Friday, March 16, 2018

Where to Send Your Work?

The age-old questions…where to submit your work? Who’s open for manuscripts? What are the deadlines if you’re trying to balance and/or avoid some simultaneous submissions while not missing the tiny window of an open reading period? While nothing will replace the careful study of the lit journal/small press scene (i.e. reading work to understand the vibe and aesthetic of a publication), a list of open places can be helpful, especially when it offers links, is free, and does not overwhelm.

I’m happy to say I found such a list on Entropy Magazine: Where to Submit: March, April, May. That’s right, it’s targeted to RIGHT NOW and will be updated for June, July, August. And then for the fall. And then for the winter. !! Is this heaven? No, it’s the internet.

Read all about it:

Wednesday, March 14, 2018

Researching the 80s Can Be Totally Awesome!

From my essay up at the AWP Writer’s Notebook:

“I researched and wrote a novel set in 1900 Chicago, but what a cinch compared to writing about 1982 Chicago—though I was alive in 1982, with a brain actively recording memories. Some American eras beckon novelists seductively with auras of perpetual cool: Roaring Twenties. Grunge in the ’90s. The Sixties, everyone’s darling. Punk! Other historical times are lesser known, allowing the writer to do exactly what she wants: the 1200s. 1823. The Ice Age. But the time setting of my new novel, Silver Girl, is the late ’70s and the early ’80s, which I found was a challenging historical period to write about. (Yes, forty years ago is “historical fiction.”)…”

Read on to see my tips for how to handle modern historical research:

Monday, March 5, 2018

Review in The Millions

(And what a review!)

"Silver Girl is an act of mesmerism, of misdirection; it appears slight and forgettable, but turns out to have more substance and permanence than half the novels on a given bookshelf. Thematically, it’s ambitious: irreconcilable conflicts regarding money abide within it, as well as enduring mysteries about female friendship and a spooky motif of displacement and replacement. Nothing is as it seems between its pages, or between its characters."

Friday, February 23, 2018

On Finding a Great Writing Book and Chatting with Andi Cumbo-Floyd

by Carollyne Hutter

I have to confess: every once in awhile I buy a book about some element of writing, either at a writers’ conference or at Barnes and Noble. Then I make myself some tea, sit down with the book, and prepare to read it, but I usually don’t actually read it. Instead, I skim the table of contents and read the back blurb and think how good it would be for me to read this book, sort of like eating Brussel sprouts, and then I sigh, reach for a novel to read and put the writing book on my bookshelf in the writing book section, where it lives with all the other never-to-read, good-for-me books on writing.

When I heard Andi Cumbo-Floyd had written a book on writing, LOVE LETTERS TO WRITERS: ENCOURAGEMENT, ACCOUNTABILITY, AND TRUTH-TELLING, I sadly assumed that the book would just live on the moribund writing book section of my book shelf, but to my surprise, I am actually reading this book. It comes with me in my backpack, living right next to my laptop, and when I have a free moment, I’ll read a chapter or two.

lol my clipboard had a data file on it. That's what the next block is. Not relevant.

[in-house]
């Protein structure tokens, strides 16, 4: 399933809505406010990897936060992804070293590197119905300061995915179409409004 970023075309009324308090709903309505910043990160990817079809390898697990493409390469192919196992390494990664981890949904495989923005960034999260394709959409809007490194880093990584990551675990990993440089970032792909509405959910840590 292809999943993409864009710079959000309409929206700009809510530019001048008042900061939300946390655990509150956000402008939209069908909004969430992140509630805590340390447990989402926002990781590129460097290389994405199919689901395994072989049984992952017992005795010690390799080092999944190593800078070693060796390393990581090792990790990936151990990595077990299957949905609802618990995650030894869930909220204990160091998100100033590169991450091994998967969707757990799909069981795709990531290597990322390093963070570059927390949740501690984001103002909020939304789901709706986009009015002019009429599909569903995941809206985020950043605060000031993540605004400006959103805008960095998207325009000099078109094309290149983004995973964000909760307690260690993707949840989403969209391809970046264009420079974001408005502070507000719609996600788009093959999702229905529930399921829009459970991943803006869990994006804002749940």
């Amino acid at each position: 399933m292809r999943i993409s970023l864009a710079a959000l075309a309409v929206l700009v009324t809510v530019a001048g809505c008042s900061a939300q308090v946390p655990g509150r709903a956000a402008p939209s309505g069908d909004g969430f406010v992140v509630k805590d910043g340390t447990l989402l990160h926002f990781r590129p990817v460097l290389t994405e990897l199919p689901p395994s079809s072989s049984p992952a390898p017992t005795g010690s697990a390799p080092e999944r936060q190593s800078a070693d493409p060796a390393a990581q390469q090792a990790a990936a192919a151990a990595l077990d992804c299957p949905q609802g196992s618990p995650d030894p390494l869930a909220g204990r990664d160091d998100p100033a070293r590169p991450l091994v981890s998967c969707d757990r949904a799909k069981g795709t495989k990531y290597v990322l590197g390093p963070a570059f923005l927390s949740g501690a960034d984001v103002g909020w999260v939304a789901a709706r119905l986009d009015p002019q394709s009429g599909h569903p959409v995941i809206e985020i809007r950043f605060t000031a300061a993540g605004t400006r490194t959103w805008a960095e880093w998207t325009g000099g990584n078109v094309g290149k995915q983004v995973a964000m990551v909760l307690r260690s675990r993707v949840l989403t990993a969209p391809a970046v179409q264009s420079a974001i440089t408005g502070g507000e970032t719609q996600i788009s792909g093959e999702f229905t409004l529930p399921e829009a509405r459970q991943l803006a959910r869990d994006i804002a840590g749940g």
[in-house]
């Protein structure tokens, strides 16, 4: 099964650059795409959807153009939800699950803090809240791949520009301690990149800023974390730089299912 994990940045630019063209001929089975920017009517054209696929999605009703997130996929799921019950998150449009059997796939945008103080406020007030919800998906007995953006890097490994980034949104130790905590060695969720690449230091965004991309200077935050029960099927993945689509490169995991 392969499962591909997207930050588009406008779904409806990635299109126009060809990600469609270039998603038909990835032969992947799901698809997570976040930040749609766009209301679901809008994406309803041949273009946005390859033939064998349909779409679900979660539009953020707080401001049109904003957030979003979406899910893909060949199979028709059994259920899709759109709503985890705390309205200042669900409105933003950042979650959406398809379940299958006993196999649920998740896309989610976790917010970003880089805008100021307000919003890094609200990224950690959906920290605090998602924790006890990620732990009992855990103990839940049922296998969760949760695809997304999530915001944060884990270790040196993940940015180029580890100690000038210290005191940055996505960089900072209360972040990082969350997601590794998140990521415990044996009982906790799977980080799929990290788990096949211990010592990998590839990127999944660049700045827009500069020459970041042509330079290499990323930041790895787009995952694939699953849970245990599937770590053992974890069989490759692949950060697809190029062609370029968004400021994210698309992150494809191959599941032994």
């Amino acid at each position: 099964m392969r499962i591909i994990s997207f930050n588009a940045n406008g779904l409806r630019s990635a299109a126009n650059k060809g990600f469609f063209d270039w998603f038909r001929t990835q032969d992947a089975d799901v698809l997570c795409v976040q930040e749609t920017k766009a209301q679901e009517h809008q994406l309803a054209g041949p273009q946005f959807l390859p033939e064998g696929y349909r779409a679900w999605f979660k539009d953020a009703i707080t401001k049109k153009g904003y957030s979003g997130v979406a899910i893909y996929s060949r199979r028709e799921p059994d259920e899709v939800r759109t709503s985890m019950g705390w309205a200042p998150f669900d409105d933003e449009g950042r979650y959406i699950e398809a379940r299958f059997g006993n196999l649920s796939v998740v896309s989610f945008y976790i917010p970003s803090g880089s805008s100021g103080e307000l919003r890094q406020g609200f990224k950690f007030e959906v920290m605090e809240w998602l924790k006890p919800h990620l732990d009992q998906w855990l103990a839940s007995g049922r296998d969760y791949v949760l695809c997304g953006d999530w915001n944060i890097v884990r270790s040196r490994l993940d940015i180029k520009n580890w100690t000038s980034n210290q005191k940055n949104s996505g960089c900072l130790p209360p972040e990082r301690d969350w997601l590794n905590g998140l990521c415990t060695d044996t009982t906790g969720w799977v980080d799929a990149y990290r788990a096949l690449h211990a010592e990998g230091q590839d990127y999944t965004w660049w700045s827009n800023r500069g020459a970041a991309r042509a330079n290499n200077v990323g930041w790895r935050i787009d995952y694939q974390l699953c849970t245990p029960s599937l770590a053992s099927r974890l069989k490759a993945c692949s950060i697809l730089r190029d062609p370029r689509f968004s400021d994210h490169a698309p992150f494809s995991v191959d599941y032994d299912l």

Why is this writing book different for me? First, Andi has a warm, engaging way of writing that draws me in and it feels like we are chatting over coffee about writing and her life on the farm.  Second, Andi really understands what it’s like to be a writer and has wise advice and, more importantly, great encouragement. Three, the book is composed of 52 short chapters, which works nicely for me as I can read a chapter or two in a few minutes and muse on what she is saying.

I was curious about LOVE LETTERS TO WRITERS: ENCOURAGEMENT, ACCOUNTABILITY, AND TRUTH-TELLING and Andi was kind enough to answer my questions.

Q: What inspired you to write this book?

Well, I’ve been writing letters to a community of writers that I coordinate for over two years now. Because I know those people, because I love them, and because I know some of their individual struggles with writing, my letters to them come from a very personal place inside myself. So, when one of the community members suggested I compile some of the letters into a book, I listened and compiled 52 of the letters into this book.

Q: You said the letters come from your weekly letters to your online writing community. How did you select which letters to include and which ones to leave out?

It was a highly scientific process.  Ha!!  Like everyone, I have good writing days and bad ones, good ideas and poor ones, so when I read through the two years of letters I’d compiled, I looked for the letters that had elicited large responses from the community members, the ones that still evoked some emotion or deeper thought in me, or the ones that seemed to align with what I was seeing other people in the writing world talk about.  Letters that were too pedantic, too set in a specific time, or too boring got left out.

Q: Which of your chapters have been the most popular and why?